Our lives are increasingly spent on the internet. As we consume news, socialise and pay for services online and on mobile, at the back of our mind is, how safe are we?
Safe Internet Day is celebrated worldwide every February 5. The European Union initiative was started in 2004 to create public awareness on how to enjoy services online safely.
This year’s theme, “Together for a Better Internet”, is meant to inspire the conversation on how the Net can be used responsibly and respectfully. This means that all of us, not just information technology professionals, need to be concerned about our online security.
We access the internet at home through smartphones and fibre optic connections. This means that all our devices — computers, gaming systems, televisions, tablets and wearable devices — are now connected to the internet round the clock. Yet, to many people, it is an impossible task to understand how to secure it.
A security measures we can put in place at home is to ensure that our passwords are strong enough not to be easily guessed by an intruder. This might mean changing the default passwords provided by your service provider.
It’s always important to ensure that such devices receive software updates frequently, and this can be set to be an automatic task.
An increasing challenge at home is the access of harmful content. Most parents will struggle with content that is inappropriate for their children. One way to handle this is through parental control features, which are available as an opt-in with most devices.
Separately, one can easily download software that can restrict the type of content that is available. The Communication Authority of Kenya (CA) has provided a guideline on this.
Grade One pupils can now access digital tablets. This gives them access to an array of possibilities. As children start to use these gadgets, we need to start a conversation about their online privacy and how it needs to be protected.
As children access social media accounts, they might want to overshare on their daily lives.
Again, it is always important to make sure that they consider who they are sharing this information with and what the post will look like in 10 years when they will be out of school and in the job market. They should know that the internet never forgets.
Cyberbullying is an increasing menace and our children must know how to identify bullies online and how to report them.
Bullies, too, must know that the law is quickly tightening against them. The suspended Computer Misuse and Cybercrimes Act provides for a fine of Sh20 million or 10 years imprisonment or both for online bullies on conviction.
Traditionally, the task of securing an organisation fell to the IT team. But from the recent cyberattacks, we have learnt that end users could be the weakest link in any organisation. In fact, KnowBe4, a global company that tracks user awareness, estimates that 91 per cent of all attacks have an element of human failure to it.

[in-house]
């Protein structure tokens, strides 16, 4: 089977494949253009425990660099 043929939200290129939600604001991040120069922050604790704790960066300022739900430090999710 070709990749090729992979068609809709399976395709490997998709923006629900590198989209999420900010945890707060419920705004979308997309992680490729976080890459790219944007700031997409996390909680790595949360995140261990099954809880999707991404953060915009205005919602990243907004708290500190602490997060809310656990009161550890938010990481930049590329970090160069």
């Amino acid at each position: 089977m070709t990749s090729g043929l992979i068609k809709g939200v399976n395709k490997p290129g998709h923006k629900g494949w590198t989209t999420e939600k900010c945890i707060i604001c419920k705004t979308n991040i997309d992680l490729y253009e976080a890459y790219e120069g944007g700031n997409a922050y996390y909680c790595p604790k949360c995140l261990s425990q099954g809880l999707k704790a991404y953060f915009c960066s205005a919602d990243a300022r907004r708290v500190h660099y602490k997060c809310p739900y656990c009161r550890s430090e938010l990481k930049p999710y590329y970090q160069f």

It has emerged that it is important to ensure all staff understand the security implications of all the computing resources to which they have access.
Creating awareness among employees — like placing posters about cybersecurity on their desks, testing their understanding of security and identifying malicious intruders — will strengthen the organisation’s email and online accounts by adding extra layers of security beyond a username and password.
Internet of things (IOT) is an emerging topic of technical, social and economic significance. These smart devices — such as smart TVs, nanny cameras, smart locks in our offices and at home and smart vehicles — are all over the place. These items increase the attack surface and it’s always important to ask about security considerations before jumping into the latest fad.
Practising cybersecurity hygiene can help you to be safer while on the internet. This includes having data backups and, for smartphones, this is usually provided by companies such as Google and Apple, changing default passwords, and having strong passwords for your online accounts.
For social media, in addition to using a strong password, one can enable two-factor authentication, which ensures that one receives a verification code before being allowed to access the account.
Internet will remain part of our daily lives, and fraudsters will always try to exploit our online accounts, but we need to stay ahead of the crooks and secure our online presence.
Stay safe out there!
Mr Bett, a principal cybersecurity consultant at Stract Consulting Ltd, is the president of ISACA Kenya Chapter. email@example.com